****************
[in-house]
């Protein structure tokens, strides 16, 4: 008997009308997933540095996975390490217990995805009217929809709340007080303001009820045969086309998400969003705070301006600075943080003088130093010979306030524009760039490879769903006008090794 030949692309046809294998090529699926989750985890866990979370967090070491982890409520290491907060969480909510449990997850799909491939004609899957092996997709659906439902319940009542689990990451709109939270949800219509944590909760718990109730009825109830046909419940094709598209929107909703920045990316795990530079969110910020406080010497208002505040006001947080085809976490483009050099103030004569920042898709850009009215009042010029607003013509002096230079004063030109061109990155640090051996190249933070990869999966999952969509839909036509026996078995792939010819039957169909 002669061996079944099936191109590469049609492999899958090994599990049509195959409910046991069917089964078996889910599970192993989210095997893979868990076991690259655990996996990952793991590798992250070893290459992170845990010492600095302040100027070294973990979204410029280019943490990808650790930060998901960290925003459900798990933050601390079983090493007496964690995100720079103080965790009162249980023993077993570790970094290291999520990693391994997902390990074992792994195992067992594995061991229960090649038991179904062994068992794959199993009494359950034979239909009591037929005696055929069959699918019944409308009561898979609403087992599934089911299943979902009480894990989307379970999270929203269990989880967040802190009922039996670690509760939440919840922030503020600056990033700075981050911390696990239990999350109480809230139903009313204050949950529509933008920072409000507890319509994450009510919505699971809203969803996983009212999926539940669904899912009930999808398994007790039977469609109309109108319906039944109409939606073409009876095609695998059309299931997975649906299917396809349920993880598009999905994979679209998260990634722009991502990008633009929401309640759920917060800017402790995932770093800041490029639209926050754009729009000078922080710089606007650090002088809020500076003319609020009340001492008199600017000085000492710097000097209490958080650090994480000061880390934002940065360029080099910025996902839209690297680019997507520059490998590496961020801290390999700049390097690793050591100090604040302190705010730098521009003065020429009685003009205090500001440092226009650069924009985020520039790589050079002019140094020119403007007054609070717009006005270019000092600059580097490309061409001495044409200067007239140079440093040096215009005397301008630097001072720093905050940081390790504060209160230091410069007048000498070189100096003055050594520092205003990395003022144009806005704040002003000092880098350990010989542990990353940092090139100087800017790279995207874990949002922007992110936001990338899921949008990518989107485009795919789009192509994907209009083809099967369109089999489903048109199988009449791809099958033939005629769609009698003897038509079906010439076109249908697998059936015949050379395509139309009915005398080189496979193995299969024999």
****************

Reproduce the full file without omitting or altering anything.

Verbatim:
[in-house]
């Protein structure tokens, strides 16, 4: 008997009308997933540095996975390490217990995805009217929809709340007080303001009820045969086309998400969003705070301006600075943080003088130093010979306030524009760039490879769903006008090794 030949692309046809294998090529699926989750985890866990979370967090070491982890409520290491907060969480909510449990997850799909491939004609899957092996997709659906439902319940009542689990990451709109939270949800219509944590909760718990109730009825109830046909419940094709598209929107909703920045990316795990530079969110910020406080010497208002505040006001947080085809976490483009050099103030004569920042898709850009009215009042010029607003013509002096230079004063030109061109990155640090051996190249933070990869999966999952969509839909036509026996078995792939010819039957169909 002669061996079944099936191109590469049609492999899958090994599990049509195959409910046991069917089964078996889910599970192993989210095997893979868990076991690259655990996996990952793991590798992250070893290459992170845990010492600095302040100027070294973990979204410029280019943490990808650790930060998901960290925003459900798990933050601390079983090493007496964690995100720079103080965790009162249980023993077993570790970094290291999520990693391994997902390990074992792994195992067992594995061991229960090649038991179904062994068992794959199993009494359950034979239909009591037929005696055929069959699918019944409308009561898979609403087992599934089911299943979902009480894990989307379970999270929203269990989880967040802190009922039996670690509760939440919840922030503020600056990033700075981050911390696990239990999350109480809230139903009313204050949950529509933008920072409000507890319509994450009510919505699971809203969803996983009212999926539940669904899912009930999808398994007790039977469609109309109108319906039944109409939606073409009876095609695998059309299931997975649906299917396809349920993880598009999905994979679209998260990634722009991502990008633009929401309640759920917060800017402790995932770093800041490029639209926050754009729009000078922080710089606007650090002088809020500076003319609020009340001492008199600017000085000492710097000097209490958080650090994480000061880390934002940065360029080099910025996902839209690297680019997507520059490998590496961020801290390999700049390097690793050591100090604040302190705010730098521009003065020429009685003009205090500001440092226009650069924009985020520039790589050079002019140094020119403007007054609070717009006005270019000092600059580097490309061409001495044409200067007239140079440093040096215009005397301008630097001072720093905050940081390790504060209160230091410069007048000498070189100096003055050594520092205003990395003022144009806005704040002003000092880098350990010989542990990353940092090139100087800017790279995207874990949002922007992110936001990338899921949008990518989107485009795919789009192509994907209009083809099967369109089999489903048109199988009449791809099958033939005629769609009698003897038509079906010439076109249908697998059936015949050379395509139309009915005398080189496979193995299969024999």